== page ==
Take, for instance, this creative spin on the “widescreen” panel that Frank Quitely employed for the graphic novel We3. The panel itself takes up the upper half of a two page spread, but the action is chopped up into several other paper thin panels that rotate past your eye as the character “Tinker” jumps through each one. Instead of showing a flat, face-up layout of panels depicting the cat mauling his enemies, the panels are stood up like little windows for him to pass through as he bounds from the top right of the page to the bottom left. Ultimately it’s still a “widescreen” panel, but it’s also several different scenes in one and it conveys more momentum, violence and speed than any of the previous examples.
Now, I realize that a panel like this is an exception to the rule, and you can’t always come up with dozens of these for every issue you illustrate, but it would be nice to see more imaginative solutions to the problem of depicting action in a comic. An illustrator can do anything he or she wants when drawing a comic, why would they settle for imitating a flat surface covered in still photographs? How artistically fulfilling could that be?
The final example I’d like to refer to comes from an old issue of the original Teenage Mutant Ninja Turtles comic book series, featuring art by Kevin Eastman and Peter Laird. I had the pleasure of reading a few of these early issues for the first time a few days ago, and I was taken aback by how effectively sound effect captions are employed. I’m not sure if it’s exemplary of the era in which this comic was published, the personal artistic choices made by the two creators, or both, but sound effects aren’t merely tolerated here, or muted for the sake of keeping things “cinematic,” they are the hierarchy of whatever panel they’re in. In fact, they are sometimes the focal point of the action in that panel.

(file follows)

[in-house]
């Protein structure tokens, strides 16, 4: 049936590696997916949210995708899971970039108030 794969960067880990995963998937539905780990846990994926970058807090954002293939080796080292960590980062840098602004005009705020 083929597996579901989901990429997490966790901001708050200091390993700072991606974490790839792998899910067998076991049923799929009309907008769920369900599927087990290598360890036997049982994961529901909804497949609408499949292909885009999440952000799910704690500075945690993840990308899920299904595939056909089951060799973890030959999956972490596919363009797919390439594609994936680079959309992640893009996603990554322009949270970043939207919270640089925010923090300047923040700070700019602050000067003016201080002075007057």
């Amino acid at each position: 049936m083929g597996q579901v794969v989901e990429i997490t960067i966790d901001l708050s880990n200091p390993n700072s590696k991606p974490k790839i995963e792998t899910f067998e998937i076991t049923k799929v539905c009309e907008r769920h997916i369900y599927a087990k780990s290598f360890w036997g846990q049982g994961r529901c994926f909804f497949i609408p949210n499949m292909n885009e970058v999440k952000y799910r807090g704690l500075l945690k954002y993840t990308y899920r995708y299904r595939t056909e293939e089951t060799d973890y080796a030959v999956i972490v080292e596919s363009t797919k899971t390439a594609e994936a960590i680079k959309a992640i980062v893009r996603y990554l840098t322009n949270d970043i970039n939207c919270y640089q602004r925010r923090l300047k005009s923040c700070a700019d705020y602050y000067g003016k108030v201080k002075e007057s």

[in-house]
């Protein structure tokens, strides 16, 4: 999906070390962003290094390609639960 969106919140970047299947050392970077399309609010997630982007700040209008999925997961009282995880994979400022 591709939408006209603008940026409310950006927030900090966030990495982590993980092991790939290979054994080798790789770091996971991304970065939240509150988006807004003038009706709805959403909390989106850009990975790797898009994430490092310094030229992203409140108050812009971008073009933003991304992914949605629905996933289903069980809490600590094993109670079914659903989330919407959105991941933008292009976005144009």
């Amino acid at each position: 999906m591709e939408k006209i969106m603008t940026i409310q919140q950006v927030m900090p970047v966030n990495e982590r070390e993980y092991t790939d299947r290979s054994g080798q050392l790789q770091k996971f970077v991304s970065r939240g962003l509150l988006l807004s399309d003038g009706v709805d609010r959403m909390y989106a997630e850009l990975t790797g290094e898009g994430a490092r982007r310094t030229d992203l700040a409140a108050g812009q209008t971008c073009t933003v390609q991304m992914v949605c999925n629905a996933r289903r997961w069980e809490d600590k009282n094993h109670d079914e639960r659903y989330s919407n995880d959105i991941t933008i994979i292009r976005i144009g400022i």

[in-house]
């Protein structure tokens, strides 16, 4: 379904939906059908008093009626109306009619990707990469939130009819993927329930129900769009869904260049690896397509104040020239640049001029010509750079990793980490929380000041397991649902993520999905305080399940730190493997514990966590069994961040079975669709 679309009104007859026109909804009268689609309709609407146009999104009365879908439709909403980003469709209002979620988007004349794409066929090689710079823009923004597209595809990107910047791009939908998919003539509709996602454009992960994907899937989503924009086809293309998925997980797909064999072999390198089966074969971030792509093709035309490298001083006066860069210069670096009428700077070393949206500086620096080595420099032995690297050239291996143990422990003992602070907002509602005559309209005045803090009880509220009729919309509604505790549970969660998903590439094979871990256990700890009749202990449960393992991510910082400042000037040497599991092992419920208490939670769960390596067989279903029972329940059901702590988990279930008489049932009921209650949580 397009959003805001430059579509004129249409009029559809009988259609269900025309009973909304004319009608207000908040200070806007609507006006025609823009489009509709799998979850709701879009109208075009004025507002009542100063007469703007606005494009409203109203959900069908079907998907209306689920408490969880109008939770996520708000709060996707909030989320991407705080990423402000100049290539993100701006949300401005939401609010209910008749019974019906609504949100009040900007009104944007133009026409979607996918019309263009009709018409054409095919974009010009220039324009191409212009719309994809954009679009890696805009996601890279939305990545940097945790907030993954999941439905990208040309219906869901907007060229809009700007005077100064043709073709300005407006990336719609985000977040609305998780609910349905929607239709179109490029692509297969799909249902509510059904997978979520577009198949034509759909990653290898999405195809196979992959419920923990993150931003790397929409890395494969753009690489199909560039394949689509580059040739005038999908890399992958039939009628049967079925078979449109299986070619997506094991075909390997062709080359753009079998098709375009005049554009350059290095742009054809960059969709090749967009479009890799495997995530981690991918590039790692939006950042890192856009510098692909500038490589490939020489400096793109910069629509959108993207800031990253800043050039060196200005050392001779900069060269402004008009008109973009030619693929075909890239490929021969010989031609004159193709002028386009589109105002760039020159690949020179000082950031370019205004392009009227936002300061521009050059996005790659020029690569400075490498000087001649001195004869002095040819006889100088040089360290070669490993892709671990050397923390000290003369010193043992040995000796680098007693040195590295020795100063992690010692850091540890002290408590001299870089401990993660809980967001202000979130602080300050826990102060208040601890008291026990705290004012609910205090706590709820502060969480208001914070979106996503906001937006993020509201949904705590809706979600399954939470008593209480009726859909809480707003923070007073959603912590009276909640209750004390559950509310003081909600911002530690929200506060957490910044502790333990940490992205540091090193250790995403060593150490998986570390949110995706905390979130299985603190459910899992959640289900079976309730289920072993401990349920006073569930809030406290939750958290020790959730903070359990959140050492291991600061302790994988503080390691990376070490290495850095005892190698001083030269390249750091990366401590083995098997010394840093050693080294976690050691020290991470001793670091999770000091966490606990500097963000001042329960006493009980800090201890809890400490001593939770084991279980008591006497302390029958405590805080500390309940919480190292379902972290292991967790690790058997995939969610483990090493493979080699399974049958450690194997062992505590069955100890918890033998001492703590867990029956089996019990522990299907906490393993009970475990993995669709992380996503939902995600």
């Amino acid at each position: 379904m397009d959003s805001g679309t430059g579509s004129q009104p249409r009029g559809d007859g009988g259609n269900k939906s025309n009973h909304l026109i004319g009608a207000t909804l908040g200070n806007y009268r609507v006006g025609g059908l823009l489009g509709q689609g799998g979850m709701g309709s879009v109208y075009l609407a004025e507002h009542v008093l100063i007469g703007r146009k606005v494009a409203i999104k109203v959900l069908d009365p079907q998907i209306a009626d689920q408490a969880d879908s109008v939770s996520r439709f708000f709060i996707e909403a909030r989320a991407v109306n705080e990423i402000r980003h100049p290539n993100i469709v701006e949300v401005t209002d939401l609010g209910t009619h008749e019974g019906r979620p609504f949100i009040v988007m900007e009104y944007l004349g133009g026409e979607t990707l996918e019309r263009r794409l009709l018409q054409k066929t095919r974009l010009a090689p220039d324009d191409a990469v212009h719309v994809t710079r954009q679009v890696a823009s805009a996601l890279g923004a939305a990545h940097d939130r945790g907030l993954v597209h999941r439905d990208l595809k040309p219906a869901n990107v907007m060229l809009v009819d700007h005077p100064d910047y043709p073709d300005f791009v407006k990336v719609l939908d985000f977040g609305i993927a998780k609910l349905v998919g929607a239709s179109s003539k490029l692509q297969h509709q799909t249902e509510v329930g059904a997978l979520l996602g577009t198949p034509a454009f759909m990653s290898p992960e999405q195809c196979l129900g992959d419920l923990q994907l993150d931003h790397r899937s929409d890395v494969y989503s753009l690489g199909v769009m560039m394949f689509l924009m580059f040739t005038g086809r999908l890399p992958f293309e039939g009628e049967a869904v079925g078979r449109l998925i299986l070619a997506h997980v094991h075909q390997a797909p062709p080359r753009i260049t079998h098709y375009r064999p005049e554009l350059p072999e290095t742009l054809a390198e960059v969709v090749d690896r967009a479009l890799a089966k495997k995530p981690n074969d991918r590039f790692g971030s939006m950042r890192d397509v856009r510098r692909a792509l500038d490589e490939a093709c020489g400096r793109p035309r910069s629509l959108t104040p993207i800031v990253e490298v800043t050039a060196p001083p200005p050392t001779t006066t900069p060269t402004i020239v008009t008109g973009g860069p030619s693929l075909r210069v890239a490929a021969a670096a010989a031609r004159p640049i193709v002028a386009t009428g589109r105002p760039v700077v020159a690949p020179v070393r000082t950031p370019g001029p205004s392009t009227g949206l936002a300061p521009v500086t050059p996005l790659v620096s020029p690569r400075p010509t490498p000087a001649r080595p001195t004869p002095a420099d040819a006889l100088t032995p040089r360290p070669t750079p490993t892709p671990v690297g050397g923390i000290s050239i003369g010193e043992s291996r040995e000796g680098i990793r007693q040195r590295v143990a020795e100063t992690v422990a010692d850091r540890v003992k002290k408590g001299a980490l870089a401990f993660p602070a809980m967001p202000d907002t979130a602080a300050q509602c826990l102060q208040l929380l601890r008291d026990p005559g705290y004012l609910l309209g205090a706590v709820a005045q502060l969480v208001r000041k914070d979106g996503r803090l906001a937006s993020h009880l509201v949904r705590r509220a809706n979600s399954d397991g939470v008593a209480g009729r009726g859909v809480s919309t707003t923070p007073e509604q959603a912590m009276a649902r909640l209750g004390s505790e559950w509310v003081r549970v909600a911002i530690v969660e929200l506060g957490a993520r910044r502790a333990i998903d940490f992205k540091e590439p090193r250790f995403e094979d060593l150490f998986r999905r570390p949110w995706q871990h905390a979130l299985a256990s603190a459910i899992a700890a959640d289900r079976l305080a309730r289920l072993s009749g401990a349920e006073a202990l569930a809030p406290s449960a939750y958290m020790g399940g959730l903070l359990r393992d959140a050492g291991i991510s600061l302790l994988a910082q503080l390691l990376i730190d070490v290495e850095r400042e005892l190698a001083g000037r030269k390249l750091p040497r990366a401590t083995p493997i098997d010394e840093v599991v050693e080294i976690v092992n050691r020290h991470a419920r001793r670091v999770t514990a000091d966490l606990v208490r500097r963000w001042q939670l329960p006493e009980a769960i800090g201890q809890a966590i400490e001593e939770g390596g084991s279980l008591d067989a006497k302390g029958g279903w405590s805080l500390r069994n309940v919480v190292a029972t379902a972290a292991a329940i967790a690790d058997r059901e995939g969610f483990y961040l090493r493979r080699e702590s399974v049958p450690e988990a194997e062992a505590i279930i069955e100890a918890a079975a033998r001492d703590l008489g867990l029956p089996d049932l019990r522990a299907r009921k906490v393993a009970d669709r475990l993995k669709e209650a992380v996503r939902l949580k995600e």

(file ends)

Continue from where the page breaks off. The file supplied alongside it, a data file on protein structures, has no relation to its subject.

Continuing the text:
It wasn’t enough for the artists to just show characters standing upright in one panel and losing their balance in another, a large “RUMBLE” is placed in between the panels, overlapping the two, acting almost like a mathematical formula: standing plus rumble equals collapse. Likewise, if the turtles were thrown back by an explosion, it wasn’t the blast that threw them, it was the word “BOOM” itself. I never realized before how important words are to comic book art. This is visual storytelling, guys.
Putting action on a page and making it exciting, or at least fun, is not an easy thing. It takes lots of skill and a great understanding of how the medium of sequential art really works. There are a variety of techniques that can be used to make drawings exciting, and dressing them up like movie frame only serves to limit the tools that a comic creator can use to give these scenes the depth that they deserve.
I am often an advocate of blurring the lines between reality and fiction when it pertains to comic books, and of using comics as a lens through which to view one’s own reality. Crossing comic books with reality is certainly the job of the writer, who is tasked with creating a plot and characters that resonate with the human experience. This is not, in my opinion, the job of the illustrator, who is more like a performer whose work is intended to make the story feel as though it’s alive on its own. It’s when these two roles are clearly defined and each are excelling at their own individual strengths that, in my opinion, we get the best funny books.